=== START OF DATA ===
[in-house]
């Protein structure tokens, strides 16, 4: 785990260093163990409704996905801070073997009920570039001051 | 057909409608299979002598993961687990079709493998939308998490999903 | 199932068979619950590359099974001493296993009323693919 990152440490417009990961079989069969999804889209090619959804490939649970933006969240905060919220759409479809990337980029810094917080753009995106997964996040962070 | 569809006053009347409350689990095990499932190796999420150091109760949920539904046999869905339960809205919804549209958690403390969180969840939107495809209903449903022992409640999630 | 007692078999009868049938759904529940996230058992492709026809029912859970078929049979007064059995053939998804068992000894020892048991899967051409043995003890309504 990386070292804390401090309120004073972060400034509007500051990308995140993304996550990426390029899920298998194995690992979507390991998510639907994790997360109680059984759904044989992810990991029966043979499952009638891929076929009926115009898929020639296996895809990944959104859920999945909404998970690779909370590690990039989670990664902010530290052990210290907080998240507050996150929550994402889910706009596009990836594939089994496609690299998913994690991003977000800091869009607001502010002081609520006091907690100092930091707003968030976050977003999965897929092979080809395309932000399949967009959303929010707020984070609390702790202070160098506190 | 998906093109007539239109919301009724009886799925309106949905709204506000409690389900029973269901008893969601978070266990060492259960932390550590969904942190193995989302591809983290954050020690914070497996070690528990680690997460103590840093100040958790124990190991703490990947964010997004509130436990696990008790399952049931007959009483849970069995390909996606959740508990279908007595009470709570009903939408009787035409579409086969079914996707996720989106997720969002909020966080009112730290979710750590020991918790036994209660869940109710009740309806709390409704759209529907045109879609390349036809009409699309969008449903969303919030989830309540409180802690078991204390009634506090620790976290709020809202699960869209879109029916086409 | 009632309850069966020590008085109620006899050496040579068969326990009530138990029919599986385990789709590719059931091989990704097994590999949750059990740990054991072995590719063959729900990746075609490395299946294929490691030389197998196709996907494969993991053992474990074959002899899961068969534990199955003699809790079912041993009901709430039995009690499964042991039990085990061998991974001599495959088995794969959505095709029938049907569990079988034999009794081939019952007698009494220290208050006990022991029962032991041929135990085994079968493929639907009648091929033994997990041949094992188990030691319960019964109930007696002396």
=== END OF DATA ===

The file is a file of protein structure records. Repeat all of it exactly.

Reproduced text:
[in-house]
């Protein structure tokens, strides 16, 4: 785990260093163990409704996905801070073997009920570039001051 | 057909409608299979002598993961687990079709493998939308998490999903 | 199932068979619950590359099974001493296993009323693919 990152440490417009990961079989069969999804889209090619959804490939649970933006969240905060919220759409479809990337980029810094917080753009995106997964996040962070 | 569809006053009347409350689990095990499932190796999420150091109760949920539904046999869905339960809205919804549209958690403390969180969840939107495809209903449903022992409640999630 | 007692078999009868049938759904529940996230058992492709026809029912859970078929049979007064059995053939998804068992000894020892048991899967051409043995003890309504 990386070292804390401090309120004073972060400034509007500051990308995140993304996550990426390029899920298998194995690992979507390991998510639907994790997360109680059984759904044989992810990991029966043979499952009638891929076929009926115009898929020639296996895809990944959104859920999945909404998970690779909370590690990039989670990664902010530290052990210290907080998240507050996150929550994402889910706009596009990836594939089994496609690299998913994690991003977000800091869009607001502010002081609520006091907690100092930091707003968030976050977003999965897929092979080809395309932000399949967009959303929010707020984070609390702790202070160098506190 | 998906093109007539239109919301009724009886799925309106949905709204506000409690389900029973269901008893969601978070266990060492259960932390550590969904942190193995989302591809983290954050020690914070497996070690528990680690997460103590840093100040958790124990190991703490990947964010997004509130436990696990008790399952049931007959009483849970069995390909996606959740508990279908007595009470709570009903939408009787035409579409086969079914996707996720989106997720969002909020966080009112730290979710750590020991918790036994209660869940109710009740309806709390409704759209529907045109879609390349036809009409699309969008449903969303919030989830309540409180802690078991204390009634506090620790976290709020809202699960869209879109029916086409 | 009632309850069966020590008085109620006899050496040579068969326990009530138990029919599986385990789709590719059931091989990704097994590999949750059990740990054991072995590719063959729900990746075609490395299946294929490691030389197998196709996907494969993991053992474990074959002899899961068969534990199955003699809790079912041993009901709430039995009690499964042991039990085990061998991974001599495959088995794969959505095709029938049907569990079988034999009794081939019952007698009494220290208050006990022991029962032991041929135990085994079968493929639907009648091929033994997990041949094992188990030691319960019964109930007696002396």